• Spacing between macros should be enough for routing & power grid.
  • Check the orientation and pin directions of all macros.
Types of macros
  • Hard macros: Hard macro is a block that is generated in a methodology other than place and route and is imported into GDSII file.Hard macros are block level designs which are optimized for power, area and timing.While accomplishing physical design it is possible to only access pins of  hard macros.
  • Soft macros: Soft macros are synthesizble RTL form.Soft macros are editable and can contain standard cell and other soft macros.Soft macros carry greater IP protection risks because RTL source code is more portable.
Macro placement Guidelines
  • Use flylines and make sure you place blocks that connects to each other closer.
  • If hard macros connect to IO, place them near the respective IO.
  • Spacing between two macros.
  • Provide a halo space around all sides of the macros.
  • Keep placement blockages at the corners of macros.
  • Left space between macros and block boundary to allow buffers/inverter to be inserted  and power rails.
  • Macros that are communicating with pins/ports of core place them near to core boundary.
  • Consider the power straps while placing macros.
  • Avoid crisscross connection of macro placement to save the routing resources, congestion and other issues related to timing and placement of standard cells.
  • Avoids notches while placing macros.
Channel spacing between macros=(No. of pins x pitch)/number of layers either horizontal or  vertical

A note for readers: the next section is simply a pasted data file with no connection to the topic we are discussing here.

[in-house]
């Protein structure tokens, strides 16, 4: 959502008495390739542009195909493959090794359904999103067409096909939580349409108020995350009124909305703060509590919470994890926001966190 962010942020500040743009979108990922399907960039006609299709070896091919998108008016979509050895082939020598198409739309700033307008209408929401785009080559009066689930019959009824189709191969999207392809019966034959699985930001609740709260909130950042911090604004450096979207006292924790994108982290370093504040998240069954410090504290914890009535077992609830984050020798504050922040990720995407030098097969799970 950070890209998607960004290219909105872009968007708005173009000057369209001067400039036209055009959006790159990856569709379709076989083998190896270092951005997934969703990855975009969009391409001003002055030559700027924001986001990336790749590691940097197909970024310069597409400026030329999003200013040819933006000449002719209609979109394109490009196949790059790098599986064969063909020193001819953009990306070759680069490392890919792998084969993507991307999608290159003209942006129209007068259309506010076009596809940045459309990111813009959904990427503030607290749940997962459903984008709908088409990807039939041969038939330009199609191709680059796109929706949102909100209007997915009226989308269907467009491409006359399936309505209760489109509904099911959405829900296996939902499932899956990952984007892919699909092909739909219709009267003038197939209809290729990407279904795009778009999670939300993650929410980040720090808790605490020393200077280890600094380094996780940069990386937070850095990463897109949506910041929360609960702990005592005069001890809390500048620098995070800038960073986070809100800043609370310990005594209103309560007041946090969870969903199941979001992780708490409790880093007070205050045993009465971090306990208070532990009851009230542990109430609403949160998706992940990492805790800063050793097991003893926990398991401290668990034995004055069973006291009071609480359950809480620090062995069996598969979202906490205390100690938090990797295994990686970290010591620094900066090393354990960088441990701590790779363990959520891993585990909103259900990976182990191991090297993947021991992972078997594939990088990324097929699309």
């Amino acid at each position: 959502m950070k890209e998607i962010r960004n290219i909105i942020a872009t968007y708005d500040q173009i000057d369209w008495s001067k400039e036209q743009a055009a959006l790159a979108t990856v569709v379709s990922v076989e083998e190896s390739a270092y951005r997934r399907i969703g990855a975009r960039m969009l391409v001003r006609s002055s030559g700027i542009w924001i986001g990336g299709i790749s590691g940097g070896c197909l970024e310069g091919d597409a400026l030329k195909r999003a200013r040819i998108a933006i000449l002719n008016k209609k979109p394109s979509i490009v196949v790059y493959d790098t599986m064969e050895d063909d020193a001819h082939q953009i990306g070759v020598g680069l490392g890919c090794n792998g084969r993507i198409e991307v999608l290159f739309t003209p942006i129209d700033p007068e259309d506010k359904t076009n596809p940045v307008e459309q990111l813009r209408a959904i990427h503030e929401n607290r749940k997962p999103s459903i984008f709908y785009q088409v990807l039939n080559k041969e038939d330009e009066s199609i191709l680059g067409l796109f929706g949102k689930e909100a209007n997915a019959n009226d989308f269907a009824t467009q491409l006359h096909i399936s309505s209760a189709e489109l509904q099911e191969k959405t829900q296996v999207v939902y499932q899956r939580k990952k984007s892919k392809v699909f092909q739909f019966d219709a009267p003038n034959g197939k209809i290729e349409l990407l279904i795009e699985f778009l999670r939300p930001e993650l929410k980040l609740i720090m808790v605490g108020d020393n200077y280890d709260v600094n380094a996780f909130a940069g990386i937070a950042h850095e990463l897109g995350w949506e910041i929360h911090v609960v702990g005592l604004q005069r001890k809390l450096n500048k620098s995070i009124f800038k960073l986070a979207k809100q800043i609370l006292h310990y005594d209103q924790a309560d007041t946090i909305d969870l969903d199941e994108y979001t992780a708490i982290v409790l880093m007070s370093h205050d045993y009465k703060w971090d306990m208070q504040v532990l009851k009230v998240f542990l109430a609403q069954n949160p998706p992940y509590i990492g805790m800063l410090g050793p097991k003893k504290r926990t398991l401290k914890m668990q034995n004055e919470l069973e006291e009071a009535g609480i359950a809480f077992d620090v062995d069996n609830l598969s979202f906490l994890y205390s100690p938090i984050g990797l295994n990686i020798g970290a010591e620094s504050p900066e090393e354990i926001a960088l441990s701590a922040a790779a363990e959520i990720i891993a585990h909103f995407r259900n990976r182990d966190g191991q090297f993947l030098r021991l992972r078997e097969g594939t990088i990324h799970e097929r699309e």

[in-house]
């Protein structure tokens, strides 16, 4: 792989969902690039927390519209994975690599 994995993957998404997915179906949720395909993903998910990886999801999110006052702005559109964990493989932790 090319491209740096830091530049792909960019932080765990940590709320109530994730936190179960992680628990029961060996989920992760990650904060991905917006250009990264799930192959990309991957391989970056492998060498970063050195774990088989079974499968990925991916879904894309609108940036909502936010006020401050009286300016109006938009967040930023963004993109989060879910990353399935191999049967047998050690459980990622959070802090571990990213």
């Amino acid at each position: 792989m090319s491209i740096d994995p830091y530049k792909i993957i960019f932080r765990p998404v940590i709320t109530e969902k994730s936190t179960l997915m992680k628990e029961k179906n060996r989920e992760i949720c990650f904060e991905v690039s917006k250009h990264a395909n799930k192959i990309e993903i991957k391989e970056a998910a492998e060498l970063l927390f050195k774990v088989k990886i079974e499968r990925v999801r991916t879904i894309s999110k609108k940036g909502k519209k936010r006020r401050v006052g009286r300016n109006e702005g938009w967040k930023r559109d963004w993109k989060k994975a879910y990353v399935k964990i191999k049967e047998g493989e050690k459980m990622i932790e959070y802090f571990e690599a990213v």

• Macros are placed manually using flylines.
  • Flylines are virtual connection between macros and macros to IO pads.
  • Flylines helps designer to reduce the routing resources.
  • Flylines are of two types:
  • Macros to IO pin flylines
  • Macros to Macros flylines
  • Blockages are specific location where placing of cells are blocked.
  • Blockages acts like guidelines for placement of standard cells.
  • Blockages will not be guiding the tool to place the standard cells at some particular area, but it won’t allow the tool to place the standard cell in the blocked areas.
Types of Blockages
  • Hard Blockages: Blocks all standard cells and  buffers to be placed.Use to Avoid routing congestion at macro corners.Control power rails generation at the macros.
  • Soft Blockages: Soft blockages allows only buffers can be placed and standard cells cannot be placed.
  • Partial blockages:By default a placement blockage has a blockage factor of 100%.So no cells can be placed in that area but if we want to reduce placement density without blocking 100% area we can change the blockage factor.
Placement blockages
  • Define Standard cell and macros area
  • Reserve channels for buffer insertion
  • Prevent congestion near macros
  • Prevent cells from being placed at or near macros.
Keepout Margin(HALO)
  • Halo is the region around the fixed macros in the design so that no other macros and standard cell can be placed near to macros boundary.
  • Halo allows placement of buffers and inverters in its area.
  • Halos of adjacent macros can overlap.
  • If the macros are moved from one place to another place , halos will also be moved.
How to qualify a Floorplan?
  • All the macros should be placed at the boundary.
  • Proper channel spacing is there between macros.
  • Check Power grid connections to all the macros and preplaced cells.
  • Remove all unnecessary placement blockages & routing blockages.
  • Check power mesh in different voltage area.



Hi I’m Designer of this blog.